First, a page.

Cabinetmakers were not the only Chesapeake woodworkers who built furniture
in the eighteenth century. Carpenters and house joiners also produced a wide
range of cabinet wares. Those artisans usually worked in rural areas where
specialized furniture makers could not find full-time employment and fashions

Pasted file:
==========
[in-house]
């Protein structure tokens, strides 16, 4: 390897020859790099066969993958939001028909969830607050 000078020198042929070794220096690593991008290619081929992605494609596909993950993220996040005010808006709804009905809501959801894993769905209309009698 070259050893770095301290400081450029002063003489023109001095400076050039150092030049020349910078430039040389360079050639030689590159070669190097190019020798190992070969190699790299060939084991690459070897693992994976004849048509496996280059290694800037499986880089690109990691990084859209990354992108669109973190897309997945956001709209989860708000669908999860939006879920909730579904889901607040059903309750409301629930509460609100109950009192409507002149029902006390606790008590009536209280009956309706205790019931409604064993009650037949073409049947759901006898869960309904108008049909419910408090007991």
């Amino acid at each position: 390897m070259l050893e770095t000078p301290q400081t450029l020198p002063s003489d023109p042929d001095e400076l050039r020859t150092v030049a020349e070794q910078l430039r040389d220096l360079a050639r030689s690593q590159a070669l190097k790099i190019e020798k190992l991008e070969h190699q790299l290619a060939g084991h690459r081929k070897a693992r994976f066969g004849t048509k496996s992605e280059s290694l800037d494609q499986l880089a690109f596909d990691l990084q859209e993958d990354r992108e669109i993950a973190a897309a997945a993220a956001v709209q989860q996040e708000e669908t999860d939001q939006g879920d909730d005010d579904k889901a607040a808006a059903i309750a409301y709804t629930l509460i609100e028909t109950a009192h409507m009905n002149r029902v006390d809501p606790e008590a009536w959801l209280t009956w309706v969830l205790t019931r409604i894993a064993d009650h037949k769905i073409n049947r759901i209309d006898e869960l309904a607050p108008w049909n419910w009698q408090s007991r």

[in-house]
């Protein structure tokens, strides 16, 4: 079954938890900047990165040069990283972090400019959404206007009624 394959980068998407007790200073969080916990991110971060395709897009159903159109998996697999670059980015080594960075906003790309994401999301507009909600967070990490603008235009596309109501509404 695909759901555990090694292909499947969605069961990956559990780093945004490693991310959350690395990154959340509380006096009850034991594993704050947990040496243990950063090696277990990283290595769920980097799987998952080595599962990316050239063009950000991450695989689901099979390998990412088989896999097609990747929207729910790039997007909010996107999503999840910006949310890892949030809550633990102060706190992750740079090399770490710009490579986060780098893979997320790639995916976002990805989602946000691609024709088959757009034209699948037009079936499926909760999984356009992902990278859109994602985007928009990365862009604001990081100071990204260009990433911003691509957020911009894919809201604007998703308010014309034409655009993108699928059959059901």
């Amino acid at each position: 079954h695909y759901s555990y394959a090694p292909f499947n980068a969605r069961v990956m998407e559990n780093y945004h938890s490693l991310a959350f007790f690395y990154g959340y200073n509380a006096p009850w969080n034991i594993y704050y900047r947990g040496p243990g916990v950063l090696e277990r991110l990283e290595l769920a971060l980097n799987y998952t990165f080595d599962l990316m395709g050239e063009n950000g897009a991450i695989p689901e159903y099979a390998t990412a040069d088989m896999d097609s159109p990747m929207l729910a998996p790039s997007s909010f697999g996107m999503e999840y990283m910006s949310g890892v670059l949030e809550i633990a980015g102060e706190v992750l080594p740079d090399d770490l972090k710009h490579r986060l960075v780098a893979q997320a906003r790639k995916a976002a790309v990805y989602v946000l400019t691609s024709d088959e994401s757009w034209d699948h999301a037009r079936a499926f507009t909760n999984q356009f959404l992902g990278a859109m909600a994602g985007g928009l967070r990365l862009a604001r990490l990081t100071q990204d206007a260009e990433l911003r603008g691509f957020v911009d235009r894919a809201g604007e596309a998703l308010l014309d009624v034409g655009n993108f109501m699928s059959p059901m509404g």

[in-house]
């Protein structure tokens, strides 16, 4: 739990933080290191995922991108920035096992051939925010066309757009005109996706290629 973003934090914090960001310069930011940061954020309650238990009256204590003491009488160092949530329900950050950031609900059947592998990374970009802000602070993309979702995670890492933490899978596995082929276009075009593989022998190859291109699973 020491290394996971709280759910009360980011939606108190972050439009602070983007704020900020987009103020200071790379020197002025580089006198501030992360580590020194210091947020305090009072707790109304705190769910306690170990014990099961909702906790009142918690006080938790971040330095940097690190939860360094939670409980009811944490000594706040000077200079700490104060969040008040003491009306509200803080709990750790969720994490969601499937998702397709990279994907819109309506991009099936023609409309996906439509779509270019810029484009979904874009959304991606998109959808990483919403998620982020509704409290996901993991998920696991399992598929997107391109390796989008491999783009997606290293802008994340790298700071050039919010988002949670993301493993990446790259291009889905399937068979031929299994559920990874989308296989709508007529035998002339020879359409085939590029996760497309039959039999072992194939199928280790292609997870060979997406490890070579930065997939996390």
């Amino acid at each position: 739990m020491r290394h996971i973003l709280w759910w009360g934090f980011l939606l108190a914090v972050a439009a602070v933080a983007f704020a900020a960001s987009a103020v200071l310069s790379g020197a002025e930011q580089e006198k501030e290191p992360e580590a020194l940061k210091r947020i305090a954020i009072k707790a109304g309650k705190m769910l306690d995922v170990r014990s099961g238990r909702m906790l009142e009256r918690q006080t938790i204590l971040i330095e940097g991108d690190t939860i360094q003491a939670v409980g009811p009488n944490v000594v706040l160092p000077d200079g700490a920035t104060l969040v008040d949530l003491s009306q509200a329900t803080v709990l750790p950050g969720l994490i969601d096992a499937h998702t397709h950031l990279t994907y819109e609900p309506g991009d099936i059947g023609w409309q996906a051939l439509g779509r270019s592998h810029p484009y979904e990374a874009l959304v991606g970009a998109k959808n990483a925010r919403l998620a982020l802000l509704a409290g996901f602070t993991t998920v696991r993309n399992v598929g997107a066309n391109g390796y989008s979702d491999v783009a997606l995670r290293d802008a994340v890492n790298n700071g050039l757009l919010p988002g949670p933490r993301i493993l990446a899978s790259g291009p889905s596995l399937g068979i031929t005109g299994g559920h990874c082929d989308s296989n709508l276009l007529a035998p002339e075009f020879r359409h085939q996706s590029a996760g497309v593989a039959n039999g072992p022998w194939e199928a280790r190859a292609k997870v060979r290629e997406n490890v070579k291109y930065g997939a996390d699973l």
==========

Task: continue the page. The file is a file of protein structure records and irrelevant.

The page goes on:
sometimes lagged a decade or more behind those of the region's towns and cities.
Yet carpenters and joiners often found creative and unusual solutions to the
design problems they encountered. The furniture they constructed, while less
refined than pieces made by cabinetmakers, is often imaginative and well conceived.